Features October 1999 Issue

Healthy Dog treats

The good news: There are more good treats on the market than ever. The better news: There are more GREAT treats available, too.

It’s been a little more than a year since we last examined dog treats, but, oh, what a year! It’s amazing (and fortunate for our dogs) how quickly the “healthy dog foods” consciousness is rising, and how many more healthy treats are available than there were last year. For example, we’re seeing far fewer treats that contain propylene glycol, or artificial preservatives and colors, and far more treats containing nothing but healthy, whole foods. “A rising tide raises all boats,” goes the old saying.

But the “rising tide of health awareness” doesn’t seem to have raised the consciousness of the titanic mainstream dog food industry much. We checked a few of the “grocery store” treats and got an iceberg-sized chill. Well-known brands such as Beggin’ Strips (made by Purina) are still formulated with ingredients on our “forbidden” list – things like glycerin (an artificial sweetener) AND sugar, artificial colors, and artificial preservatives. (We were amused by the eighth ingredient on the Beggin’ Strips label, euphemistically dubbed “meat.”)

Other well-known brands, such as Milk Bones and Bonz, seem to be slowly improving, for instance, replacing animal fat, a low quality ingredient of mysterious origins, with beef tallow. However, they still lack the kind of wholesome ingredients and simple formulas you’ll find in our picks.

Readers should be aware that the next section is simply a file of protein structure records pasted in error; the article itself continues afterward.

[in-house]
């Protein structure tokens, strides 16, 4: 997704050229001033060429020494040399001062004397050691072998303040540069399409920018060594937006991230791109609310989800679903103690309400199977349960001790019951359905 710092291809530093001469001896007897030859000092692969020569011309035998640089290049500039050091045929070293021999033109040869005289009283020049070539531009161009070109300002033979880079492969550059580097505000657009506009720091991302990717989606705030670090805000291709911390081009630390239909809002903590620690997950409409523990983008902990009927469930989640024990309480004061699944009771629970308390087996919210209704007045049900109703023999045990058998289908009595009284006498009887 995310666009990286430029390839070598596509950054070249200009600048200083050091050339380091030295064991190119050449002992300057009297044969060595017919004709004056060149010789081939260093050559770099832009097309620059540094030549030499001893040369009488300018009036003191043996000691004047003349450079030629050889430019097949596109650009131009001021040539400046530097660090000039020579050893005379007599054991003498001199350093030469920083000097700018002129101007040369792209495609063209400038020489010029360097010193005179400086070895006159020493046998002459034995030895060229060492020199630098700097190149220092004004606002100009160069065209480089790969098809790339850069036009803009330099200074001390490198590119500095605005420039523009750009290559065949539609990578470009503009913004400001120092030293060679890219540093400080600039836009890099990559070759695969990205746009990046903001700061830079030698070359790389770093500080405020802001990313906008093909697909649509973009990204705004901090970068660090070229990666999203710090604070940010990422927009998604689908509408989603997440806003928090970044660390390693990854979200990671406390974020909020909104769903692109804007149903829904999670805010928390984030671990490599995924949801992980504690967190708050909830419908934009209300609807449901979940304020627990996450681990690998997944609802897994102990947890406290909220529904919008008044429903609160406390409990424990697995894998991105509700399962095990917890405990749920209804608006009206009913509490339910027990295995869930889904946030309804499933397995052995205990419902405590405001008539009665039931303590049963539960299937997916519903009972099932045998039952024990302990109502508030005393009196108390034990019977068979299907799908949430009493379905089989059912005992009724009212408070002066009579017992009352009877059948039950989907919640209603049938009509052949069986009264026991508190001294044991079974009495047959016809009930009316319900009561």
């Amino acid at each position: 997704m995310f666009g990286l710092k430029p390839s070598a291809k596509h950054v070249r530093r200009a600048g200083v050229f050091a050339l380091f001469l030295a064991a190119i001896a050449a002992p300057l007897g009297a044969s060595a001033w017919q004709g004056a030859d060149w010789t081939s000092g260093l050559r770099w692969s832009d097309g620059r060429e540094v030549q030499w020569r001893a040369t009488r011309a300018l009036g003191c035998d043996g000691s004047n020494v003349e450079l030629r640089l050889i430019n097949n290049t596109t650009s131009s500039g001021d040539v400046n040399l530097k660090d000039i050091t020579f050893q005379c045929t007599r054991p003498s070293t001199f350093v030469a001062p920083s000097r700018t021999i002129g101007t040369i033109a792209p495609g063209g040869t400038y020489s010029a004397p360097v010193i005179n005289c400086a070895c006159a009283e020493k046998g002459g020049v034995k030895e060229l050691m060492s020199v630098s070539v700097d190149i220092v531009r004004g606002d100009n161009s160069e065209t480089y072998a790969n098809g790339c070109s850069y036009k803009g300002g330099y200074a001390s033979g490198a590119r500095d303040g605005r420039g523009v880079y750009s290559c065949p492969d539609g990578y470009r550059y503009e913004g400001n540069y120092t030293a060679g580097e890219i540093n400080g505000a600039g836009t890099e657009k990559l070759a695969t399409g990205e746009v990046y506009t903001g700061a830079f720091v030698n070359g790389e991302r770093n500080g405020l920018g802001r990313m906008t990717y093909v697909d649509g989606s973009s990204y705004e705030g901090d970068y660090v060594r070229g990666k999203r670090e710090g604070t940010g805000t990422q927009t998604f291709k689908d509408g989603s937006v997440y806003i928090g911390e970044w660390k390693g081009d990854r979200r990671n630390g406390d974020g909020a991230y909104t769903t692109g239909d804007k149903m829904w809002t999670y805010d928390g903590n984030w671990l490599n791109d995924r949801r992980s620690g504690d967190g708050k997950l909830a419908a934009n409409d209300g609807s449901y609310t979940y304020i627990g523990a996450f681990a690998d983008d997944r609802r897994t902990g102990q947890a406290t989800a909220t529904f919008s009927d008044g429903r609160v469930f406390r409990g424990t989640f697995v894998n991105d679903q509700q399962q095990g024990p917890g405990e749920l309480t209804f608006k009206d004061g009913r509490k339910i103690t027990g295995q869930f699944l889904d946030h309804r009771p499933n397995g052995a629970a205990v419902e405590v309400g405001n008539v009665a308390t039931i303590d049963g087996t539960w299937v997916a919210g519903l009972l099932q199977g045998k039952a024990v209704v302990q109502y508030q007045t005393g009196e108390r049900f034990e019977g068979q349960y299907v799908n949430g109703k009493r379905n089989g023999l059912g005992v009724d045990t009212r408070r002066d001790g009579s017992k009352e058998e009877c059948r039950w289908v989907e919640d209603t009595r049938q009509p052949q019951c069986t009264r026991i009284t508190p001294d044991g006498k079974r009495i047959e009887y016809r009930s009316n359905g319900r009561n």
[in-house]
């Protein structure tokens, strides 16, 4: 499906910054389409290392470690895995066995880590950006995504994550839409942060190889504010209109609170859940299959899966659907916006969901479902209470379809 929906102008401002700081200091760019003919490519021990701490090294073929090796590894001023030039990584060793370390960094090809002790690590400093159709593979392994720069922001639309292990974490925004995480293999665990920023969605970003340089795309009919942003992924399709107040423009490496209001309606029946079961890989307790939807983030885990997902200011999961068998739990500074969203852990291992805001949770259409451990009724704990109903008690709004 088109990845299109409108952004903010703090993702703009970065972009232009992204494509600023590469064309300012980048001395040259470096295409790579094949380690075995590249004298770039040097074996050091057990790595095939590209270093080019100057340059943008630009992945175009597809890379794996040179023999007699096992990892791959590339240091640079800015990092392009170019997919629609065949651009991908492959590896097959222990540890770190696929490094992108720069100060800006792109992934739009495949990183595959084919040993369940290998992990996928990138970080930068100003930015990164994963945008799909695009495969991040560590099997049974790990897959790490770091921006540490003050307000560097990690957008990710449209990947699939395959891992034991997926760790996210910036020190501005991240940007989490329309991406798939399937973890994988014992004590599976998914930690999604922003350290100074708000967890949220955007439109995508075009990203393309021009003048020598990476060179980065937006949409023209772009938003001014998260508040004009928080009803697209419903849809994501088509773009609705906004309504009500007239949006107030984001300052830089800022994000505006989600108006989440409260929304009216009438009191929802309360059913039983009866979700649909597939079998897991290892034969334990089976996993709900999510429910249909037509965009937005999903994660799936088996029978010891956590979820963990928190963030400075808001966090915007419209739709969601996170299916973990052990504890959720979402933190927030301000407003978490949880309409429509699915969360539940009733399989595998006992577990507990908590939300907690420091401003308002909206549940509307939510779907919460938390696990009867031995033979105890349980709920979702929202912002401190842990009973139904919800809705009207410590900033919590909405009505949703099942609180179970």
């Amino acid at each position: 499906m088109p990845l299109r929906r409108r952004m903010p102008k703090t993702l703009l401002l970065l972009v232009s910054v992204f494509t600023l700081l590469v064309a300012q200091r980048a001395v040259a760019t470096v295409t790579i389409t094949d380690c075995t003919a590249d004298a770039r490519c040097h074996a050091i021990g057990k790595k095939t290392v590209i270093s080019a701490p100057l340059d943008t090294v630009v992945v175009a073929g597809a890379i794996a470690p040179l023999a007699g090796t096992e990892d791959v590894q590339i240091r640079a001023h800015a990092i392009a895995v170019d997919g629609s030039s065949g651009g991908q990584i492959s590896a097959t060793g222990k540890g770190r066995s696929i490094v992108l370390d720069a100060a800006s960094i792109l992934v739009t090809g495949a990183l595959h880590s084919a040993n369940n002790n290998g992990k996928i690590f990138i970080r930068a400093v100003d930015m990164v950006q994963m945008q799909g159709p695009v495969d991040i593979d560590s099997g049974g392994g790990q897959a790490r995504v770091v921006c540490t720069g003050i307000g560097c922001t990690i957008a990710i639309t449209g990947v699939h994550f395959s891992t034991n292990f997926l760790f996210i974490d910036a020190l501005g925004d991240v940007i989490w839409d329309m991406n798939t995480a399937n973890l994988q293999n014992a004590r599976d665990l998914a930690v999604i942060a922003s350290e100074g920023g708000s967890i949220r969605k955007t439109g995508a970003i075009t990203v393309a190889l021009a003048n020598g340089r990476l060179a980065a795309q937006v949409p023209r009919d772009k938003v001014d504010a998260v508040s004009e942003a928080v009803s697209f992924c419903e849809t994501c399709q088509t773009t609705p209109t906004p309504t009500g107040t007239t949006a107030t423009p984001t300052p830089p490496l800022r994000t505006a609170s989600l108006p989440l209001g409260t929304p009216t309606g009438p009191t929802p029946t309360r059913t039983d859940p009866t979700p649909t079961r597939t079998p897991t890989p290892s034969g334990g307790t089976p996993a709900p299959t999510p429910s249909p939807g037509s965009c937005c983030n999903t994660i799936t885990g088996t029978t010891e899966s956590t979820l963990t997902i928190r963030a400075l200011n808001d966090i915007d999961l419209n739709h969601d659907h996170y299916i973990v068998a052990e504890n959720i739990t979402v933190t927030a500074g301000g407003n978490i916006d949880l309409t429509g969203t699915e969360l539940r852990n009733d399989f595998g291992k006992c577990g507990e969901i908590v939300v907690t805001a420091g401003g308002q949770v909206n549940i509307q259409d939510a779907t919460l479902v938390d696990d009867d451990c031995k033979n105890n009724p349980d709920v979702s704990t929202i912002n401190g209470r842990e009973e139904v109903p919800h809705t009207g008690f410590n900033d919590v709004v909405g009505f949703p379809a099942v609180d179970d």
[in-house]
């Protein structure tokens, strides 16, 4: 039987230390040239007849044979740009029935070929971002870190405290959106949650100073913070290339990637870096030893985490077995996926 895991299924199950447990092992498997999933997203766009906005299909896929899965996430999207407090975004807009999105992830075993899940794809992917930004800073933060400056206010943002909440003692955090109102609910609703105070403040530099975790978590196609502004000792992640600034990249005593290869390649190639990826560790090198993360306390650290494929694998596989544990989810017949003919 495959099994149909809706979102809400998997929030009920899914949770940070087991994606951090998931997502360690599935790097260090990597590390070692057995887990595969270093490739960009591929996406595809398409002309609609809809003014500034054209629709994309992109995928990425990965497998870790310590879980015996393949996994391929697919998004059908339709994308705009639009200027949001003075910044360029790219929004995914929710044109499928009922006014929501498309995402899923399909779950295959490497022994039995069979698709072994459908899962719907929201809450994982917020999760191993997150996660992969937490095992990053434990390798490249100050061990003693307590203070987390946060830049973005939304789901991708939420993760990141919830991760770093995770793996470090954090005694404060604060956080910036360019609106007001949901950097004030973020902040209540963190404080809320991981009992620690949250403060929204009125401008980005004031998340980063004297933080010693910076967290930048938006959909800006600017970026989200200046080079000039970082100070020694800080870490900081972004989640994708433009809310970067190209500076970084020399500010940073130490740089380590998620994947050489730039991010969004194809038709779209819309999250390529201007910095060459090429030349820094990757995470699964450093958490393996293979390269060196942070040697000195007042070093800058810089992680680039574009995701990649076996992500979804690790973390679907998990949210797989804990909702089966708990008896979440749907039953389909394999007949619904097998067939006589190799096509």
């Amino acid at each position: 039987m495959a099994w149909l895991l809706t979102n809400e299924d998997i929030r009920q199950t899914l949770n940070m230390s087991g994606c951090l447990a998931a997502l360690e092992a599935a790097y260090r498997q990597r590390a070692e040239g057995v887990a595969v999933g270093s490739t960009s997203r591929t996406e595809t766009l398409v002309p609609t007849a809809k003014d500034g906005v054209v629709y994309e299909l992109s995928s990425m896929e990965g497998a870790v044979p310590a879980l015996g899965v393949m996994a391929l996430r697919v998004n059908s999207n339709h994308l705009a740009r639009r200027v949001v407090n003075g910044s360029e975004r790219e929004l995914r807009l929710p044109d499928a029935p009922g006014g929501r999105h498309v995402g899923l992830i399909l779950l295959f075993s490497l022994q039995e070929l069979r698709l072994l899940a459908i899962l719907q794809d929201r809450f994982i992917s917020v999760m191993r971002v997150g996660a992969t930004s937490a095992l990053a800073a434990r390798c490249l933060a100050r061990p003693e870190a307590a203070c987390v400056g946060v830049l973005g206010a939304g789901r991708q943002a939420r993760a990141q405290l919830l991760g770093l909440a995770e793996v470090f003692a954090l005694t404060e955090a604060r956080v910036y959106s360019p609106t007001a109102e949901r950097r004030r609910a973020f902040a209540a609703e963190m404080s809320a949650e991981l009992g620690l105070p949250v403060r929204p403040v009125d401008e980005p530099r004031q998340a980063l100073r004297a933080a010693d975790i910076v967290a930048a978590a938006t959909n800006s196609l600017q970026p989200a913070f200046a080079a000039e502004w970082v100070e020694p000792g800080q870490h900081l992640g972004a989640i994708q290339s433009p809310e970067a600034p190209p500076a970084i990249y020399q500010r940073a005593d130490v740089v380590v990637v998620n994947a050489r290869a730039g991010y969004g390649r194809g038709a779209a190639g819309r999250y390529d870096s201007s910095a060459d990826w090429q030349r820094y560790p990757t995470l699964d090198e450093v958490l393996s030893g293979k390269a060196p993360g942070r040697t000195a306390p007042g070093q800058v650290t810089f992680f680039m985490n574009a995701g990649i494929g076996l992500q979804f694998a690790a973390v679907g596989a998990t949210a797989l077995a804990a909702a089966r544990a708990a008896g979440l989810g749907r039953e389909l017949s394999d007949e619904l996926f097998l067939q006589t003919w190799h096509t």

On the next pages, we’ve listed our favorite treats alphabetically and grouped in one of two categories: WDJ’s Top Picks and Very Good Treats. For education’s sake, we’ve also included a few that narrowly missed our list, and we explain why. Due to space limitations, we can discuss only a sampling of the treats that are available, but you can learn a lot from comparing your dog’s favorite treat to our selections.

Our general suggestions? Stay away from “big-name” commercial treats found in grocery stores, look for products that meet our selection criteria, and let your dog’s health and appetite be your guide.

Also With This Article
Click here to view "WDJ’s Prerequisites: What Makes a Better Biscuit?"
Click here to view "Food Allergies: No Food Causes Allergies In ALL Dogs."
Click here to view "Pesticides in Foods: They Are In There Somewhere."
Click here to view the products tested.


-By Nancy Kerns

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